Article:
3. Availability of CBDC makes it easy for depositors to withdraw balances if there is stress on any bank. Flight of deposits can be much faster compared to cash withdrawal. As such the banks would be motivated to hold a larger level of liquidity which could result in lower returns for commercial banks.
  4. CBDCs are currency and therefore do not pay interest, as such their impact on bank deposits may actually be limited.

Type of CBDC to be issued

CBDC can be classified into two broad types viz. general purpose or retail (CBDC-R) and wholesale (CBDC-W). Retail CBDC would be potentially available for use by all viz. private sector, non-financial consumers and businesses while wholesale CBDC is designed for restricted access to select financial institutions. While, Wholesale CBDC is intended for the settlement of inter-bank transfers and related wholesale transactions, Retail CBDC is an electronic version of cash primarily meant for retail transactions.

It is believed that Retail CBDC can provide access to safe money for payment and settlement as it is a direct liability of the Central Bank. Wholesale CBDC has the potential to transform the settlement systems for financial transactions and make them more efficient and secure. Going by the potential offered by each of them, there may be merit in introducing both CBDC-W and CBDC-R.

CBDC, being a sovereign currency, holds unique advantages of central bank money viz. trust, safety, liquidity, settlement finality and integrity. The key motivations for exploring the issuance of CBDC in India among others include reduction in operational costs involved in physical cash management, fostering financial inclusion, bringing resilience, efficiency, and innovation in payments system, adding efficiency to the settlement system, boosting innovation in cross-border payments space and providing public with uses that any private virtual currencies can provide, without the associated risks. The use of offline feature in CBDC would also be beneficial in remote locations and offer availability and resilience benefits when electrical power or mobile network is not available.

Model for issuance and management of CBDC

There are two models for issuance and management of CBDCs viz. Direct model (Single Tier model) and Indirect model (Two-Tier model). A Direct model would be the one where the central bank is responsible for managing all aspects of the CBDC system viz. issuance, account-keeping and transaction verification.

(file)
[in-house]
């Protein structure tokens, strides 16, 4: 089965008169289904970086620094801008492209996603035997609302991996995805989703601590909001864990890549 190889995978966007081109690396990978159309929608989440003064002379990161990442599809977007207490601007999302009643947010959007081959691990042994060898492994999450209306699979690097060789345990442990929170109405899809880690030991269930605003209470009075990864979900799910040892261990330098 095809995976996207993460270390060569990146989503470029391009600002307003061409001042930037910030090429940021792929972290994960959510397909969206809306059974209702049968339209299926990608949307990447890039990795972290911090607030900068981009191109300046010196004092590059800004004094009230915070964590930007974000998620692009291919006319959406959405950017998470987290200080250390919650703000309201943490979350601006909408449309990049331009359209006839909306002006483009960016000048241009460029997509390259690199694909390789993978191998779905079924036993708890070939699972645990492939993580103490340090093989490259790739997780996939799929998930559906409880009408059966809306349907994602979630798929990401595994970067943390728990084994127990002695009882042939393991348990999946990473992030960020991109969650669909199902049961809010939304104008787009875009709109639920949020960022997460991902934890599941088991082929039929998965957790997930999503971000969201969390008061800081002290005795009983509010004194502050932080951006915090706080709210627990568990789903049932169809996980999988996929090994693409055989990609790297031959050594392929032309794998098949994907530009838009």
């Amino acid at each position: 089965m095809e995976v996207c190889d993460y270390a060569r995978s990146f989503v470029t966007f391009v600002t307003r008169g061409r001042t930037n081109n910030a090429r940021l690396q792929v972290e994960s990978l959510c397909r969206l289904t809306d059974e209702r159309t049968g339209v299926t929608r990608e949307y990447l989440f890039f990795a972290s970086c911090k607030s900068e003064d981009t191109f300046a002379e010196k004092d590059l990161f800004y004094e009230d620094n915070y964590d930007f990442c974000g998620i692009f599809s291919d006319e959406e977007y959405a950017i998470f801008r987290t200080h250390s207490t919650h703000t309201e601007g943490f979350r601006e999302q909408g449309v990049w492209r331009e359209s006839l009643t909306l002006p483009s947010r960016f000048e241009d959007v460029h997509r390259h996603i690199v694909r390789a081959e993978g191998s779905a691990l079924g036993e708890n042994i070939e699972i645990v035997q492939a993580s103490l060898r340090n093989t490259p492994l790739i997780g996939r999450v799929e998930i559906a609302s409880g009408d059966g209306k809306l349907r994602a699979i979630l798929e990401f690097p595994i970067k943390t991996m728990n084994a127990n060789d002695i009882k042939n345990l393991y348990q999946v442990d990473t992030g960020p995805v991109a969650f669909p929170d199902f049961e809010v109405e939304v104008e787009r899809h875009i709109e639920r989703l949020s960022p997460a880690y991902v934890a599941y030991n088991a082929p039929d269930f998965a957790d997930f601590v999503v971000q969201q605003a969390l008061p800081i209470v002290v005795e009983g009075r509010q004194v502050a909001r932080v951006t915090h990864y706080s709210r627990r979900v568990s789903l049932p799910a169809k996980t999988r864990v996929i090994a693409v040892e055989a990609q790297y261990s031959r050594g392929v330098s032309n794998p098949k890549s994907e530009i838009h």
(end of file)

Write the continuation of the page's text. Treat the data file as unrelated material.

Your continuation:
In an Indirect model, central bank and other intermediaries (banks and any other service providers), each play their respective role. In this model central bank issues CBDC to consumers indirectly through intermediaries and any claim by consumers is managed by the intermediary as the central bank only handles wholesale payments to intermediaries.

The Indirect model is akin to the current physical currency management system wherein banks manage activities like distribution of notes to public, account-keeping, adherence of requirement related to know-your-customer (KYC) and anti-money laundering and countering the terrorism of financing (AML/CFT) checks, transaction verification etc.

Forms of CBDC

CBDC can be structured as ‘token-based’ or ‘account-based’. A token-based CBDC is a bearer-instrument like banknotes, meaning whosoever holds the tokens at a given point in time would be presumed to own them. In contrast, an account-based system would require maintenance of record of balances and transactions of all holders of the CBDC and indicate the ownership of the monetary balances. Also, in a token-based CBDC, the person receiving a token will verify that his ownership of the token is genuine, whereas in an account-based CBDC, an intermediary verifies the identity of an account holder. Considering the features offered by both the forms of CBDCs, a token-based CBDC is viewed as a preferred mode for CBDC-R as it would be closer to physical cash, while account-based CBDC may be considered for CBDC-W.

Degree of Anonymity

For CBDC to play the role as a medium of exchange, it needs to incorporate all the features that physical currency represents including anonymity, universality, and finality. Ensuring anonymity for a digital currency particularly represents a challenge, as all digital transactions would leave some trail. Clearly, the degree of anonymity would be a key design decision for any CBDC. In this regard, reasonable anonymity for small value transactions akin to anonymity associated with physical cash may be a desirable option for CBDC-R.

Distinguishing e-Rupi from UPI

  1. e-Rupi is a currency in digital form enabling digital transactions, whereas UPI is a platform through which transactions happen digitally.
  2. UPI is a payment platform, where one can use debit or credit card, net-banking, mobile wallet etc. to make the payment, while e Rupi is like spending physical money in the digital form, using one’s mobile phone.
  3. The bank acts as an intermediary in every UPI transaction. In UPI app, the bank account is debited and money is sent to the bank of the recipient. User can withdraw the amount from the bank in paper money, retain it in your wallet, and use it to make a purchase at a store. In case of CBDC, the virtual money is drawn and retained in the wallet. When a payment is made at a store or remitted to someone else, the money is transferred from user’s wallet to their wallet. The bank does not route payments or act as a middleman and no settlement takes place unlike UPI payment. Thus, e-Rupi is operated and settled by the RBI and does not entail any individual handlers, as is the case of UPI transactions where account settlement takes place at the individual bank’s level..